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Rapalo v. S. Lopez

United States District Court, E.D. California

April 9, 2015

S. LOPEZ, et al., Defendants.


BARBARA A. McAULIFFE, Magistrate Judge.

I. Procedural Background

Plaintiff Walter Rapalo ("Plaintiff") is a state prisoner proceeding pro se and in forma pauperis in this civil rights action pursuant to 42 U.S.C. ยง 1983. This action proceeds against Defendants Lopez, Schaefer and Manasrah for deliberate indifference to serious medical needs in violation of the Eighth Amendment.[1]

On February 19, 2014, the Court issued a Discovery and Scheduling Order. Pursuant to that order, the deadline to amend pleadings was August 19, 2014. (ECF No. 27.)

On March 6, 2015, Plaintiff filed a motion for leave to file an amended complaint. Plaintiff also lodged his proposed second amended complaint. (ECF Nos. 51, 52.) Defendants opposed the motion on March 24, 2015. (ECF No. 53.) No reply was filed and the motion is deemed submitted. Local Rule 230(l).

II. Discussion

A. Proposed Amendment

Plaintiff seeks to amend his complaint to add an Eighth Amendment deliberate indifference claim against the California Department of Corrections and Rehabilitation ("CDCR"). (ECF No. 52, p. 2.)

B. Legal Standard

As Plaintiff's request to amend is after expiration of the Scheduling Order deadline for amendment of pleadings, the Court must apply the standard for amending a scheduling order under Federal Rule of Civil Procedure 16, rather than the liberal amendment standard of Rule 15. Coleman v. Quaker Oats Co., 232 F.3d 1271, 1294-95 (9th Cir. 2000) (district court correctly addressed motion for leave to amend under Rule 16 because it had issued a pretrial scheduling order that established a timetable for amending the pleadings and the motion was filed after the deadline had expired).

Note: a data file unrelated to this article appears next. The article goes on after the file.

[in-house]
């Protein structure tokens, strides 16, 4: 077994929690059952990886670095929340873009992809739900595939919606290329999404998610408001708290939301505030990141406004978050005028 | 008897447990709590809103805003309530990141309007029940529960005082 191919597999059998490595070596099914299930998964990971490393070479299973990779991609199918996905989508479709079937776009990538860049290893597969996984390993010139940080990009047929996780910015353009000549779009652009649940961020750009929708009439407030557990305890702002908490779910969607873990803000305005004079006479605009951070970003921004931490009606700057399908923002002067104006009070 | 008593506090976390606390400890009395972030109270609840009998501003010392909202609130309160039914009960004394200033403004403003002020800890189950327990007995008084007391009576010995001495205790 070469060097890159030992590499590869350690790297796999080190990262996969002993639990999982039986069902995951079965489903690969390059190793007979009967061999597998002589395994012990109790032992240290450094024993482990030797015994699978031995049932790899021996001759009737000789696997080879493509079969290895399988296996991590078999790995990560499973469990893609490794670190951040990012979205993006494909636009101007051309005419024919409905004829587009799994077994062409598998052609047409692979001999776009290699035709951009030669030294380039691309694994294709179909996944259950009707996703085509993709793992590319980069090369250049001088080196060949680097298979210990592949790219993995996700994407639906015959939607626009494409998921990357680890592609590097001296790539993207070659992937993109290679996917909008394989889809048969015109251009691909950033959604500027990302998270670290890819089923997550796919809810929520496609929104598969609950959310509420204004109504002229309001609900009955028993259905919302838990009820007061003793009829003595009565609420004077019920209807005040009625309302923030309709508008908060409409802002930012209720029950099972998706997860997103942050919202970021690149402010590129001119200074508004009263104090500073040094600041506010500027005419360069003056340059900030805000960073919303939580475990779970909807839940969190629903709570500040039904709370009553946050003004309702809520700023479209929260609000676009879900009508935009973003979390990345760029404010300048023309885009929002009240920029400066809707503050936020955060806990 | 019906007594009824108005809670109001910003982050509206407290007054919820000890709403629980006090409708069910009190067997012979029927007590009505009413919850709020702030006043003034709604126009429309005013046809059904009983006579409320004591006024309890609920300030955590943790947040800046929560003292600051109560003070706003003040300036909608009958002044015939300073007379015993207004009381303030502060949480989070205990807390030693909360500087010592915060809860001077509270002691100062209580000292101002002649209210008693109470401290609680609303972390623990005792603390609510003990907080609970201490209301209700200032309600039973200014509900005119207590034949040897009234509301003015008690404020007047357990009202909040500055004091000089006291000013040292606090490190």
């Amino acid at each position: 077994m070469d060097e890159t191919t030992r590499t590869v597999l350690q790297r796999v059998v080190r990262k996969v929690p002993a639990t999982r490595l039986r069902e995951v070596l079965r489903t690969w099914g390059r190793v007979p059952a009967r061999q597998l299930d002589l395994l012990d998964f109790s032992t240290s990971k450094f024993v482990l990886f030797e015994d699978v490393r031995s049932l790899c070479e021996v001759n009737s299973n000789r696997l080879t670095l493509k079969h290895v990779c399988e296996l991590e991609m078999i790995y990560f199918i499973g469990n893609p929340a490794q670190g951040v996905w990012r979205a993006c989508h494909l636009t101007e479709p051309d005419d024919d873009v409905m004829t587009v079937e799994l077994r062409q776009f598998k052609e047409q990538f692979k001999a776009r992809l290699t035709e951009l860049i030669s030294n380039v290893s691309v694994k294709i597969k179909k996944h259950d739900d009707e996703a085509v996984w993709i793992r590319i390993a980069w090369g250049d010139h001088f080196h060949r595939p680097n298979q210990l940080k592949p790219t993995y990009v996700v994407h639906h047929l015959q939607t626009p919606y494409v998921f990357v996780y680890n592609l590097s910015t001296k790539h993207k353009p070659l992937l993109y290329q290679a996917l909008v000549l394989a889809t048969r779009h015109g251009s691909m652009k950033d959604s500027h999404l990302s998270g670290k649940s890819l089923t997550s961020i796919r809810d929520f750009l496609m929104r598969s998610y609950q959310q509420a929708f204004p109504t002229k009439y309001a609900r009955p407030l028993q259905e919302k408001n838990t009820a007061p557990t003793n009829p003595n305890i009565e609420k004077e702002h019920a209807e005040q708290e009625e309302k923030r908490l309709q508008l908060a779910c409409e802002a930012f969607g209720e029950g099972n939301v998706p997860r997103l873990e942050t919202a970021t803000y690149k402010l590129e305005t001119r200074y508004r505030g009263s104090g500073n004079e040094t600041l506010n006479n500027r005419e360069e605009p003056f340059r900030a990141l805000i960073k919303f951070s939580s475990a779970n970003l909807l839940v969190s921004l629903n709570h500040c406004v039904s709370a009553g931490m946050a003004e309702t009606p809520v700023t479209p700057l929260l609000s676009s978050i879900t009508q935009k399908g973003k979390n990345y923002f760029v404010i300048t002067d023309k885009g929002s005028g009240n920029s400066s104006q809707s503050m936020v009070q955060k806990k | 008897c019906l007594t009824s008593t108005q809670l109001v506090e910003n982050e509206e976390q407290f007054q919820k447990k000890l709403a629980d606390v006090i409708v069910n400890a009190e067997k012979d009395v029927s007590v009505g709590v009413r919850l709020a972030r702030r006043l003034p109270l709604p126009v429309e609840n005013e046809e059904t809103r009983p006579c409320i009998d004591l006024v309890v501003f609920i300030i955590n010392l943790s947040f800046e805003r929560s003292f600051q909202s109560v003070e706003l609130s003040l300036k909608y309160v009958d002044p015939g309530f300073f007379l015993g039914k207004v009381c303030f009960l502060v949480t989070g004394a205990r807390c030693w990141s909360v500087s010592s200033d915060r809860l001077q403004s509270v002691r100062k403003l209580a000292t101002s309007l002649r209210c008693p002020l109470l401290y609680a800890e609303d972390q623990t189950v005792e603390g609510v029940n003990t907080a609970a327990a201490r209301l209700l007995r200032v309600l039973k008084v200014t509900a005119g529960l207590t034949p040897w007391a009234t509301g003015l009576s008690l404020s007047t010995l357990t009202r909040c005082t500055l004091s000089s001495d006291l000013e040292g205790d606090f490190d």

Pursuant to Rule 16(b), a scheduling order "may be modified only for good cause and with the judge's consent." Fed.R.Civ.P. 16(b)(4). The "good cause" standard "primarily considers the diligence of the party seeking the amendment." Johnson v. Mammoth Recreations, Inc., 975 F.2d 604, 609 (9th Cir. 1992). The district court may modify the scheduling order "if it cannot reasonably be met despite the diligence of the party seeking the extension." Id . If the party was not diligent, the inquiry should end. Id.

Here, Plaintiff's attempt to amend is untimely. Further, there is no indication that Plaintiff was diligent in seeking amendment. Plaintiff made no effort to add his proposed cause of action against CDCR prior to the relevant deadline to amend the pleadings in August 2014. Although Plaintiff contends that he discovered the potential claim against CDCR based information obtained through discovery, which is ongoing, his proposed amendment is nonetheless futile. The Eleventh Amendment erects a general bar against federal lawsuits brought against the state. Wolfson v. Brammer, 616 F.3d 1045, 1065-66 (9th Cir. 2010) (citation and quotation marks omitted). While "[t]he Eleventh Amendment does not bar suits against a state official for prospective relief, " Wolfson, 616 F.3d at 1065-66, suits against the state or its agencies are barred absolutely, regardless of the form of relief sought, e.g., Pennhurst State School & Hosp. v. Halderman, 465 U.S. 89, 100, 104 S.Ct. 900 (1984); Buckwalter v. Nevada Bd. of Medical Examiners, 678 F.3d 737, 740 n.1 (9th Cir. 2012). Thus, Plaintiff may not maintain a claim against CDCR. Therefore, any amendment is futile.

III. Conclusion and Order

For the reasons stated, Plaintiff's motion for leave to file an amended complaint is HEREBY DENIED.


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